Monday, 15th July 2024

Monday, 15th July 2024

What does it mean to be a Peer Support Leader?

21 Sep 2021

Ke Wei (2nd row, 3rd from left), Yasvini (2nd row, third from right) and Ms Yap Sze Hui Stella (in orange), Teacher-In-Charge of Student Leadership at New Town Secondary School at a team-bonding session (Photograph taken before 2020)
Ke Wei (2nd row, 3rd from left), Yasvini (2nd row, third from right) and Ms Yap Sze Hui Stella (in orange), Teacher-In-Charge of Student Leadership at New Town Secondary School at a team-bonding session (Photograph taken before 2020)

Three pioneers from New Town Secondary School share how they went from self-doubt to conviction that they could make a difference, and the lasting impact it left on them.

The first time Yasvini realised that she could make a big difference – even with a small action – was when she was a Secondary 2 student at New Town Secondary.

Yasvini Sharmala, who is now studying Community Development at Ngee Ann Polytechnic, recalls how she noticed a classmate often missing school. Reaching out to her, Yasvini found out that she was facing some challenges in her personal life. Yasvini felt that her classmate needed some company, so she invited her to join her group of friends for meals during recess and to hang out during their free time.

“It was just a small way of showing that we cared for her, and for her to know that she would always have us to support her,” says Yasvini. Her classmate started to open up to the group, embracing the newly formed friendships.

The importance of these small gestures was brought home to Yasvini in a bigger way when she took on the role of a Peer Support Leader (PSL) that same year.

Turning to friends

The idea of Peer Support Leaders is common across schools now, with all schools to have a peer support structure in place by the end of 2021. This is important because young people may often prefer to turn to their friends when they face issues rather than adults.

“The role of PSLs is a dynamic one,” says Ms Yap Sze Hui Stella, Teacher-In-Charge of Student Leadership and Overall-In-Charge of Peer Support Leaders Board initiatives at New Town Secondary School. “PSLs create and anchor a culture of care, whether in learning, in social interactions or in the digital space. They look out for students exhibiting signs of distress, listen to their problems and empathise with them. They encourage them to seek help from a trusted adult, and also share positive coping strategies with them.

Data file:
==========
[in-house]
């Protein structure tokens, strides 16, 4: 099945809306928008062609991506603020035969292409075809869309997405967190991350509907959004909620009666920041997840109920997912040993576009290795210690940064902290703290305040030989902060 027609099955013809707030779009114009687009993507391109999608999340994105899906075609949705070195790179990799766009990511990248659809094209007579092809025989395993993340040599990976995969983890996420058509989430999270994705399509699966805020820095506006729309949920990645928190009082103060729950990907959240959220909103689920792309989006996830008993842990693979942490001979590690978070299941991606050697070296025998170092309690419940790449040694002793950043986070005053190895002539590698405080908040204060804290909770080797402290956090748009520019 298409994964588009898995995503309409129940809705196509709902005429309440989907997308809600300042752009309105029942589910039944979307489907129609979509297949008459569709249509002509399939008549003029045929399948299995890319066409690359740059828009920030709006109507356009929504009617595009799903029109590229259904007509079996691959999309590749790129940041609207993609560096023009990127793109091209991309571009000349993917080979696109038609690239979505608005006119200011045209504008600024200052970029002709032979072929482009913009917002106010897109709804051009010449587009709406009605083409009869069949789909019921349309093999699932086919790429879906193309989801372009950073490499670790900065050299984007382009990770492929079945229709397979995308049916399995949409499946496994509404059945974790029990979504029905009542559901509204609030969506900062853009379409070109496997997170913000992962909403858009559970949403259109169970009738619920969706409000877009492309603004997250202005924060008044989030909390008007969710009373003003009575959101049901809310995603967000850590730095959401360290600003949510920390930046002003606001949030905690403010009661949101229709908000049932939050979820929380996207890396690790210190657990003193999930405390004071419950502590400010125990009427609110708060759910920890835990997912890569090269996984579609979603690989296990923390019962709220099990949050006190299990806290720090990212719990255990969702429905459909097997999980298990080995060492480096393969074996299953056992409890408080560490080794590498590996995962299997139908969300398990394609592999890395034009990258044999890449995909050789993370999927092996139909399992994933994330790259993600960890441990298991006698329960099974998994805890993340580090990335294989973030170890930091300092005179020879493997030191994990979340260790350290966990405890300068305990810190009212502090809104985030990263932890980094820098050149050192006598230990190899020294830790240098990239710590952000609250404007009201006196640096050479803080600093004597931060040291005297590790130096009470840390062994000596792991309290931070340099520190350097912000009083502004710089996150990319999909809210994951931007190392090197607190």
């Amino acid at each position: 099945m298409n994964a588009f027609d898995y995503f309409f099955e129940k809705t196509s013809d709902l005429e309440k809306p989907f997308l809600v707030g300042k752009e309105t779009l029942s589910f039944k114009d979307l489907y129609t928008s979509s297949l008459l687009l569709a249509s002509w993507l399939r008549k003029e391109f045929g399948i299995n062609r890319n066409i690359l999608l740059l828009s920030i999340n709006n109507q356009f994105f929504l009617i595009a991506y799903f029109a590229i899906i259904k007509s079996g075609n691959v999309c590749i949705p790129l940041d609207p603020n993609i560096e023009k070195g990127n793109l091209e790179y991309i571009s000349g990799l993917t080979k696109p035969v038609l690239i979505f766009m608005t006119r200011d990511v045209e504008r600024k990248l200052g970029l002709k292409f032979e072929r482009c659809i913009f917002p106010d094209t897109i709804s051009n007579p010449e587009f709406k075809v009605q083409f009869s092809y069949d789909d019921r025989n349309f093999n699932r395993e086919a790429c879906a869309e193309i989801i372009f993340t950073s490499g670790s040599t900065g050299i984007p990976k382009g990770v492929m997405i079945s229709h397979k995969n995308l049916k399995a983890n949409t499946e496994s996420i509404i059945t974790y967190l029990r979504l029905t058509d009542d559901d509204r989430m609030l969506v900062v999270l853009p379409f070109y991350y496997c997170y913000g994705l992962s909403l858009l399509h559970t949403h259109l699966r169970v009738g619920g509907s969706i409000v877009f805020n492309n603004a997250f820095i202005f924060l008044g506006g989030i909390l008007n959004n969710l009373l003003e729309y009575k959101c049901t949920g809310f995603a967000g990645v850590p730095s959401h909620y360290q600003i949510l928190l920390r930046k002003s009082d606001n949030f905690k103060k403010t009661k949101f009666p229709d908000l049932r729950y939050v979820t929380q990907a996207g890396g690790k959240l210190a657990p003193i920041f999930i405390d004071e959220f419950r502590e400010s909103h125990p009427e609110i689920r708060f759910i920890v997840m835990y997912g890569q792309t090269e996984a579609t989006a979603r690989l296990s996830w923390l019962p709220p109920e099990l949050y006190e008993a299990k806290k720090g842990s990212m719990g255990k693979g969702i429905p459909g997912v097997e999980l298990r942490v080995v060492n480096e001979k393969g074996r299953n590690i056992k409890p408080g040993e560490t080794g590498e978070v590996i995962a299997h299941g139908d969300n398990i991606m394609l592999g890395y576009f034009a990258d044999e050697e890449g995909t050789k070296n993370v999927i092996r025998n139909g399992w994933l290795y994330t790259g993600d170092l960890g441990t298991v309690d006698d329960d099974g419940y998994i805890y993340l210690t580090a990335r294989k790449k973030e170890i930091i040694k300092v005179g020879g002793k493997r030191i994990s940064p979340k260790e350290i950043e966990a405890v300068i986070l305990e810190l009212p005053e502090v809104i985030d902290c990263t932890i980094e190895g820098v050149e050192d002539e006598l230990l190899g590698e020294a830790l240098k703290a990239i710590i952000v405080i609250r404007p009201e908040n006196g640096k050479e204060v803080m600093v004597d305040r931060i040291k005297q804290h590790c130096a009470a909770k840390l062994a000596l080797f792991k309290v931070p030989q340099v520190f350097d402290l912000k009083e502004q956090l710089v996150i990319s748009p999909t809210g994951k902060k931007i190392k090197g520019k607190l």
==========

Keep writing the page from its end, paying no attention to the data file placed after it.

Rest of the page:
PSLs in New Town Secondary School are selected through a teacher, peer and self-nomination process. They are then trained with additional skills to take on a more active role in looking out for their fellow students’ well-being.

The initial doubt

While PSLs are today a familiar part of the school community, it was not always the case when the school first introduced the role of PSLs in 2017, with Yasvini part of the second cohort of PSLs.

At that time, neither the student body nor the PSLs themselves were convinced about the role. Ms Yap shares, “It was definitely difficult at first, because students did not see the need for peer support.”

Seah Ke Wei, who was another PSL in Yasvini’s cohort, says, “When we first began, we did not have confidence that we could make an impact.”

Rakshana D/O Gopalakrishnan, then a Secondary 1 student and part of the third batch of PSLs, explains, “Everyone was from the same age group and our peers thought that we would not be able to help much.”

What she, Yasvini and Ke Wei did not realise then, was the long-lasting effect that the PSL experience would have, not just on those around themselves, but themselves.

To support rather than solve

Through their interactions with their peers, the trio came to understand one simple principle – the crux of being an effective PSL is to provide a listening ear, and be someone others can trust.

Yasvini says, “Our peers actually didn’t want anything from us. They just wanted us to listen and be there for them.”

Ke Wei adds, “All they needed was a safe space to talk and someone to confide in.

This understanding that a PSL is not expected to solve problems but to support by being a friend helped allay the PSLs’ anxiety about their role as well.

“A PSL does not set out to be a problem-solver or adviser,” emphasises Ms Yap. “We hope they offer genuine friendship and support in any shape or form.”